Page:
Pranil Mudaliar, CMI
780.243.0121 or 1.877.820.0121
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Mold Inspections

A mold inspection is a non-invasive visual examination of a building to identify and report on conditions that have led to moisture intrusion, water damage and conditions conducive to microbial growth or the actual existence of microbial growth. If such conditions are present Top Quality Inspections Inc. will take samples and send them to a laboratory for analysis.

What is Mold?
Elements Affecting Indoor Air Quality
How People Get Sick from Mold
Who's at Greatest Risk?

What is Mold?Top

Mold is a very important organism and is part of the natural environment. Molds are part of the fungi kingdom, a diverse group of organisms within a wide range of species that include mushrooms, bracket fungi, molds and mildew.

Mold's primary function is to breakdown dead organic material and recycles nutrients back to the earth. Without mold our world would be covered in accumulated organic matter. It is estimated that molds and other fungi make up approximately 25% of the earth's biomass. It's only when mold occupies our homes and living spaces in high concentrations that the potential for problems exist. Most often mold spores land on places not suitable for growth and will eventually die. However, some spores land on surfaces containing proper nutrients and where conditions are just right for growth. Mold is a microscopic organism, which grows from spores (seeds). Mold spores are constantly in our environment, indoors and out.

In order for mold to grow it needs an organic food source, a source of moisture, and the right humidity. Since it is impossible to eliminate mold and mold spores in the air around us, the solution to controlling indoor mold problems is to control moisture. Moisture intrusion can occur from a variety of sources and can have many causes.

Common moisture problems include:

New construction techniques in recent years meant to improve our comfort and energy conservation have contributed greatly to mold problems. Construction practices such as the use of thermal insulation, re-circulated forced air heating and cooling, tighter building enclosures and the elimination of chimneys have led to poor ventilation due to a reduction in fresh air exchange. This reduction in fresh air exchange also negatively impacts a building's ability to shed excess moisture.

Mold becomes a problem when excess moisture is present. In addition, construction materials have shifted from materials too alkaline to grow mold or bacteria to materials more susceptible to mold growth. Changing from plaster-on-cedar lath coated with lime to drywall is a good example. Plastic pipes, instead of copper, are more likely to leak. Heating and air conditioning system ducts are poorly insulated thus reducing air exchange rates, etc.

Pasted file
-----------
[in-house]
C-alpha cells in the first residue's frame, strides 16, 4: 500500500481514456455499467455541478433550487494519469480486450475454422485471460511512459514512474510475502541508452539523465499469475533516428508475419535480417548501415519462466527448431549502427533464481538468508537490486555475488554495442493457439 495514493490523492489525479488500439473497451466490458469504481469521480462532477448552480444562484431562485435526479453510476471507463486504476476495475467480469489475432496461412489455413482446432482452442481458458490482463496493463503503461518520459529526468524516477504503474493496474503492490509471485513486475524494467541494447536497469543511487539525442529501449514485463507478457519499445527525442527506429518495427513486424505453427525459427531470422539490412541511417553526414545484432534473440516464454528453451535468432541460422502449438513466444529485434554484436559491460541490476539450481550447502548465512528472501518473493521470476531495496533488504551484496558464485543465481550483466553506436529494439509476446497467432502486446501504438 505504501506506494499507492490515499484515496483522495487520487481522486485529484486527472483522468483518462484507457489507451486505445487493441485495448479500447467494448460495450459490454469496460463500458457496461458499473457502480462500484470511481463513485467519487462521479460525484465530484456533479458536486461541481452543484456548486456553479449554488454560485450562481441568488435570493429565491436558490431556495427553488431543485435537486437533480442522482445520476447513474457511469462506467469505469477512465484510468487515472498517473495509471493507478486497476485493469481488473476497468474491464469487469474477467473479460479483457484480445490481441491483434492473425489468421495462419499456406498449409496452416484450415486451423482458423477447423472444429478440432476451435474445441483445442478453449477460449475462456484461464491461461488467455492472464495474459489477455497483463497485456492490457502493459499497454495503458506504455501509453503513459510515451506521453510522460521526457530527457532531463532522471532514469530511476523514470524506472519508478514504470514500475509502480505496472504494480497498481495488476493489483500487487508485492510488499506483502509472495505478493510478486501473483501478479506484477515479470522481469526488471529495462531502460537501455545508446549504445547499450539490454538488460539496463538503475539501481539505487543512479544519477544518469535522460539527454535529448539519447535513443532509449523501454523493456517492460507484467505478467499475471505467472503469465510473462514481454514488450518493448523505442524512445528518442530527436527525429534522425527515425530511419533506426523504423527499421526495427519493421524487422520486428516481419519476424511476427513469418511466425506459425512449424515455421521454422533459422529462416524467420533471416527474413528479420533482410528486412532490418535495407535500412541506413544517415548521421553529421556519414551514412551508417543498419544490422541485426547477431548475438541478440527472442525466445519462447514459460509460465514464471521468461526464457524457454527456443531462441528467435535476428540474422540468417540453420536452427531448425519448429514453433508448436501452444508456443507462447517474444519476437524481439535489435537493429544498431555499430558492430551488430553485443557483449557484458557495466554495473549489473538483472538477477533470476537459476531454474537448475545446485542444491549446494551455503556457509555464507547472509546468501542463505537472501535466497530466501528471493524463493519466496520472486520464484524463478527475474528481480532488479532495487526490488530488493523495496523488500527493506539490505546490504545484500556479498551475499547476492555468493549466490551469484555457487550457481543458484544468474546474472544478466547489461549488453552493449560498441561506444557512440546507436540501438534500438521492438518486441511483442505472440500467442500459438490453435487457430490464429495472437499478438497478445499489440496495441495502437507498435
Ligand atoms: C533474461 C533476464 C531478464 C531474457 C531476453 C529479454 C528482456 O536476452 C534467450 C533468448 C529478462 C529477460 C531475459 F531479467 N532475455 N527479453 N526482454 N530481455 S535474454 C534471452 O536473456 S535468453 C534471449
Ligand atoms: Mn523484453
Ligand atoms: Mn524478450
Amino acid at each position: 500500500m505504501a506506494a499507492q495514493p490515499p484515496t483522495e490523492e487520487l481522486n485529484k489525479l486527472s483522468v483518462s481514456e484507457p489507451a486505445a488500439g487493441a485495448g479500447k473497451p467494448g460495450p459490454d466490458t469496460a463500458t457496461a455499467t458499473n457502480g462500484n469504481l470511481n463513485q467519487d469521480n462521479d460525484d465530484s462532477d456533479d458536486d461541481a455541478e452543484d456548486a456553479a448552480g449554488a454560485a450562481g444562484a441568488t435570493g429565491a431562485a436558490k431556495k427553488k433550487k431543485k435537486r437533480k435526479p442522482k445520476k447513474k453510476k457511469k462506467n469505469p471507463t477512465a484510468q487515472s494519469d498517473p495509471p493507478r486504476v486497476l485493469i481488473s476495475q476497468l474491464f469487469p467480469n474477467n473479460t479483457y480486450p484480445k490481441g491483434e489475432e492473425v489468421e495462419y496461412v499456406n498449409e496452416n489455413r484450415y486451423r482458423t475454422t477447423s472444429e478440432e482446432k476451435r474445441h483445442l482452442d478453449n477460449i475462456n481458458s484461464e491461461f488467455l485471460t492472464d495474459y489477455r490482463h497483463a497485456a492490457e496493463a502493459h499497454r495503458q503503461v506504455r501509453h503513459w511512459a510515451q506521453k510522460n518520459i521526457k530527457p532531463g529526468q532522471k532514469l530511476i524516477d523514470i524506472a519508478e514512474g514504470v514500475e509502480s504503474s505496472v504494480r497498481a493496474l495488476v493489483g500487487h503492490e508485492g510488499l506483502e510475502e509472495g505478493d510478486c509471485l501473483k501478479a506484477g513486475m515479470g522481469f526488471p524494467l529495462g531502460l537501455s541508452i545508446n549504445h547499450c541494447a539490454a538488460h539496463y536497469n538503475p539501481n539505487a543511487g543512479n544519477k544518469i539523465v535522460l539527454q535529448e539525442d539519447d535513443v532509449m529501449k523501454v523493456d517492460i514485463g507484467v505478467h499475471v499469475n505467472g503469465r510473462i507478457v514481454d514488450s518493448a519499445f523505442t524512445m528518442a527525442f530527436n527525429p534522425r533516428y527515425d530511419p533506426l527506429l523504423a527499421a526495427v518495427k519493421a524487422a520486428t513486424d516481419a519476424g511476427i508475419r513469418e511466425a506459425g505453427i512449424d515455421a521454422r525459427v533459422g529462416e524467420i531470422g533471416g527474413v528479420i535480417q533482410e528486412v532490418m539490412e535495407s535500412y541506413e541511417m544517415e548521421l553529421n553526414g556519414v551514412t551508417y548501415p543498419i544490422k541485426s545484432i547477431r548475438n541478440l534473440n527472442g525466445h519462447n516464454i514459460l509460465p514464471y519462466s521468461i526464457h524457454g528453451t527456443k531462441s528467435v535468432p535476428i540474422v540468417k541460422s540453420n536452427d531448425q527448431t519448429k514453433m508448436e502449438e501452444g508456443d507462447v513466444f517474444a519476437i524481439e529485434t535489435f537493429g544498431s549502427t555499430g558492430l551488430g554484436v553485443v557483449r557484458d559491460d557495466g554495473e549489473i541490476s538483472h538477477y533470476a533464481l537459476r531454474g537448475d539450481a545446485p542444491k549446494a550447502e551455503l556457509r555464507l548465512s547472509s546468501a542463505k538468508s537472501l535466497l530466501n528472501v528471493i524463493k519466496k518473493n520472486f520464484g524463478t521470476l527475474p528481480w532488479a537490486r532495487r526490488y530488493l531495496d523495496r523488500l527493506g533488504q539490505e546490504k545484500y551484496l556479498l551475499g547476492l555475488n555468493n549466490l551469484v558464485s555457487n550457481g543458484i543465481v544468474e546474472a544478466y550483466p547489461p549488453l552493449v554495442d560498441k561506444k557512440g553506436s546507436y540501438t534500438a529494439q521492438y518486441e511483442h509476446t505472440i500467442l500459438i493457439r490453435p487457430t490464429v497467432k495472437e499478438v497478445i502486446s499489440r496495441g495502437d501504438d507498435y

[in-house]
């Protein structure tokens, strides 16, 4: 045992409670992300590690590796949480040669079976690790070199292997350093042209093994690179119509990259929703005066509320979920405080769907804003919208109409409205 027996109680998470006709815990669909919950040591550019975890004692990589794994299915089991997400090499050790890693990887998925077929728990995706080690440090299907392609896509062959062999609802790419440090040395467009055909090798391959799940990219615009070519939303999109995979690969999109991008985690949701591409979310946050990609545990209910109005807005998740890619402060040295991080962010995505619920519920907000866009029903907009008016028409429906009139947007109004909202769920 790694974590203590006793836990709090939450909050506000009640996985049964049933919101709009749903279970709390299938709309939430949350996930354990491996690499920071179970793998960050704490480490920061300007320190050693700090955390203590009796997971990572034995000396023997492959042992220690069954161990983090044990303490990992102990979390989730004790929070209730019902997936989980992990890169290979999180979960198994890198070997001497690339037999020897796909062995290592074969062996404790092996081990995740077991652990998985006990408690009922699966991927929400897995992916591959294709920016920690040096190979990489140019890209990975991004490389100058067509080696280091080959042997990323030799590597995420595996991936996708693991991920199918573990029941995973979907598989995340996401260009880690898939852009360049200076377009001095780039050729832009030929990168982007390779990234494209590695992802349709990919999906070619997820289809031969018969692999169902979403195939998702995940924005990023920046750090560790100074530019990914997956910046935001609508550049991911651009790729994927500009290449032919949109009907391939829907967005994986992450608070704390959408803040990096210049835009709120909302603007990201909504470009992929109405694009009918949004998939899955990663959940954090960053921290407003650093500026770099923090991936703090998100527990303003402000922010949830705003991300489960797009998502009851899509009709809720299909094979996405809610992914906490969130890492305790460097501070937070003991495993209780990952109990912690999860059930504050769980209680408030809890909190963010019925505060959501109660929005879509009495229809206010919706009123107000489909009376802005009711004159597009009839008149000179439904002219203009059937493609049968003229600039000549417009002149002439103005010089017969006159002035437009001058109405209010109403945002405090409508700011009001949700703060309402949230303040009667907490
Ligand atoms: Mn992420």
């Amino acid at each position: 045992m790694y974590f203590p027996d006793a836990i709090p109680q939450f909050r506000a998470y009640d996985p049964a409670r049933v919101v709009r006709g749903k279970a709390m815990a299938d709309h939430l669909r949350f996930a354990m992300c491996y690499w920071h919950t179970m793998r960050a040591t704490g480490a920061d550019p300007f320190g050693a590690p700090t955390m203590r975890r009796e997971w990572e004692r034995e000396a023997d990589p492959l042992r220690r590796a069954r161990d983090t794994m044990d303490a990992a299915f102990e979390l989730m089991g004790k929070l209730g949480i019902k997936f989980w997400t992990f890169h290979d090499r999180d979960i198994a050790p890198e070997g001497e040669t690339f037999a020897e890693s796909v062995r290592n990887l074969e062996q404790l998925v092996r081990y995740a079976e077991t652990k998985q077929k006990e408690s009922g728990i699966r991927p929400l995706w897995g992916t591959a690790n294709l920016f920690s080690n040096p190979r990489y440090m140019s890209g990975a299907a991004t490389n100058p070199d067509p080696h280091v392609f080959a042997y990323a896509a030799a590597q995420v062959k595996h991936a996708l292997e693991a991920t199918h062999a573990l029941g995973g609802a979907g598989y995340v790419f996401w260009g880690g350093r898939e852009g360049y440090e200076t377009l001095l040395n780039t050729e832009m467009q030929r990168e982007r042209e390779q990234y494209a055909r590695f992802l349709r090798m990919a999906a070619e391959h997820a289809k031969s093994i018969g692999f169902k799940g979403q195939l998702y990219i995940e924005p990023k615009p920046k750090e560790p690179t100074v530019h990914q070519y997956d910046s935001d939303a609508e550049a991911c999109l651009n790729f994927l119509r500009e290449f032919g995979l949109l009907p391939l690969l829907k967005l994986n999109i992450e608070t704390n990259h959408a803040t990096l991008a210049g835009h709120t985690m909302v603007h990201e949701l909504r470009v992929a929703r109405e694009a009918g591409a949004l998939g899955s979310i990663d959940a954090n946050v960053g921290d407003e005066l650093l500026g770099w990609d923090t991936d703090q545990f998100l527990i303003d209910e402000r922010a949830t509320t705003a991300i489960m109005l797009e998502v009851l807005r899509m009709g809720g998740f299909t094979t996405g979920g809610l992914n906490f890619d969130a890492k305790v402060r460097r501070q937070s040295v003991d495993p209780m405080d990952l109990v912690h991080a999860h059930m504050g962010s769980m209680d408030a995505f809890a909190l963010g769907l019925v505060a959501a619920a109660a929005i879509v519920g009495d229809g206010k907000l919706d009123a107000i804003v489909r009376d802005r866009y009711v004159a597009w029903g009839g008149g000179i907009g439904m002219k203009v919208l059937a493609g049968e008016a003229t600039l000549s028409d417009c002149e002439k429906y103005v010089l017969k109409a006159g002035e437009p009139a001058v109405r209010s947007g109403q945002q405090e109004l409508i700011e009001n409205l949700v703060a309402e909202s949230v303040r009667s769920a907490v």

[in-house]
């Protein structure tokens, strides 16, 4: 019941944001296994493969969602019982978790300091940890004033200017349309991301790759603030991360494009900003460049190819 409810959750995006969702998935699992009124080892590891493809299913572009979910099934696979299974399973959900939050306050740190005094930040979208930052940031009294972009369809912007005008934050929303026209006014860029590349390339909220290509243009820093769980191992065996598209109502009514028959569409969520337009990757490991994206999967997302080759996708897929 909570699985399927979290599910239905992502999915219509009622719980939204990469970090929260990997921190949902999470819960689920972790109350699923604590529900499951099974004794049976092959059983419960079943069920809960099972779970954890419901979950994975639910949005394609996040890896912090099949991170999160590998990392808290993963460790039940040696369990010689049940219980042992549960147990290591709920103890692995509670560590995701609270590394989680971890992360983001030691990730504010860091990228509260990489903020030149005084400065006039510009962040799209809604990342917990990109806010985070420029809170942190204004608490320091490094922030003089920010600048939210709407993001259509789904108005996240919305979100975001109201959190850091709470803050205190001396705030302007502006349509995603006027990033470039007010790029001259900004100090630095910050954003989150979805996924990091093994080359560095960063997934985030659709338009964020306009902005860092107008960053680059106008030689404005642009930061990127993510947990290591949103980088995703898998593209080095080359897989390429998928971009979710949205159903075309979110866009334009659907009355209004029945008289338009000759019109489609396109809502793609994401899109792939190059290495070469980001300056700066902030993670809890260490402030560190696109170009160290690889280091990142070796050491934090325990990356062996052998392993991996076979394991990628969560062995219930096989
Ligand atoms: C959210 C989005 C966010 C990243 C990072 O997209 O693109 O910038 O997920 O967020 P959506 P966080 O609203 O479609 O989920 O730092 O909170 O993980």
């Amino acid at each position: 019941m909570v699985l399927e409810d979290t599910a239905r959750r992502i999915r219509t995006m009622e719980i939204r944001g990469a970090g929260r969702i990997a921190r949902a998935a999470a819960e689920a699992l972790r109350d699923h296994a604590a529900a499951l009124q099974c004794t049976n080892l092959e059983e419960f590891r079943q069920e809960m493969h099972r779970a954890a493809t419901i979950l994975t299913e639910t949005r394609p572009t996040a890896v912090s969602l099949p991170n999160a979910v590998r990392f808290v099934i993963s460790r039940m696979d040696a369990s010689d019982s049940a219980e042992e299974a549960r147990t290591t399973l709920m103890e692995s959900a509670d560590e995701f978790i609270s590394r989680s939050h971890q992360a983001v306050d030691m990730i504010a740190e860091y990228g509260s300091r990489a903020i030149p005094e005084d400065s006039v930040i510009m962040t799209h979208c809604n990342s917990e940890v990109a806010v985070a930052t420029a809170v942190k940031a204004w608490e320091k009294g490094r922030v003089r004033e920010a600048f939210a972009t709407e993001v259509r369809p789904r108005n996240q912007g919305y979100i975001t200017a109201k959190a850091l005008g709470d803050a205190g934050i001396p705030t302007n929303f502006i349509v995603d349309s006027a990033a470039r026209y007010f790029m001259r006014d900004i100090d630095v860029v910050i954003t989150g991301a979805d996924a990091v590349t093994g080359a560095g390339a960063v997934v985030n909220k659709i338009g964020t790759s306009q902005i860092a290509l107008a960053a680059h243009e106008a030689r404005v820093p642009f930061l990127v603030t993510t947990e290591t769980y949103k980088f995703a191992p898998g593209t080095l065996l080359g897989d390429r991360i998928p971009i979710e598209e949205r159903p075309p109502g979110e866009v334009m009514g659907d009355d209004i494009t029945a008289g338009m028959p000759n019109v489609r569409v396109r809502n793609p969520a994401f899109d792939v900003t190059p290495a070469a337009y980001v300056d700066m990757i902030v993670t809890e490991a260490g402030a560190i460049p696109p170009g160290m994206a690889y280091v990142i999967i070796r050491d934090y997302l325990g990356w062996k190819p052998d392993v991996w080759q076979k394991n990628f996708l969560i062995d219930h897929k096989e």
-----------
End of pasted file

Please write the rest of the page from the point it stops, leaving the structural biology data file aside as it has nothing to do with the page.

As mold develops, it produces enzymes to digest organic materials, such as wallboard, wood, carpet backing, paper, and personal items, etc. Some molds are particularly fond of cellulose materials like wood, wallboard and ceiling tiles and can cause serious structural problems.

Not all types of mold are toxic, nor is the existence of mold necessarily harmful. However, certain molds can create serious health problems. It is a known fact that certain types of molds produce toxic chemicals called mycotoxins as a by-product of growth. These chemicals produce toxic effects in most people. The symptoms will vary in severity, however depending on the level of exposure. A person's immune system normally provides the needed defense mechanisms that protect us, but problems arise when it is suppressed or when exposures to mold are exceedingly high.

Elements Affecting Indoor Air QualityTop

For the last several decades much attention has been focused on indoor air pollution and its associated health risks. Most of us now spend a majority of our time indoors sleeping, eating, working and socializing. Recent research tells us that we now spend up to 90 percent of our time indoors. Only relatively recently have we begun to consider how the quality of the air we breathe indoors affects our health and well-being. Independent studies show worker productivity can be affected by as much as 50% by indoor air quality. Indoor pollution sources that release gases or particulates into the air are the primary cause of indoor air quality problems in homes. Inadequate ventilation can increase indoor pollutant levels by not bringing in enough outdoor air to dilute emissions from indoor sources and by not carrying indoor air pollutants out of the home. High temperature and humidity levels can also increase concentrations of some pollutants. Other potential sources of indoor pollutants, besides mold, include:

  • Asbestos
  • Biological Pollutants Carbon Monoxide
  • Formaldehyde/Pressed Wood Products
  • Household Cleaning and Maintenance
  • Personal Care Products
  • Nitrogen Dioxide Pesticides
  • Radon
  • Second-hand Smoke / Environmental Tobacco Smoke
  • Stoves, Heaters, Fireplace, and Chimneys
  • Construction Material

How People Get Sick from MoldTop

We are all exposed to mold on a daily basis without evident harm. Health problems can arise when mold spores enter the air and then enter our bodies in large numbers. For some people a relatively small amount of mold spores can cause health problems, and yet for others it may take a considerably greater amount.

There are three ways mold spores can enter the human body:

Who's at Greatest Risk?Top

Exposure to elevated mold levels isn't necessarily healthy for anybody. However, there are certain individuals who appear to have the greatest risk for adverse health effects to mold.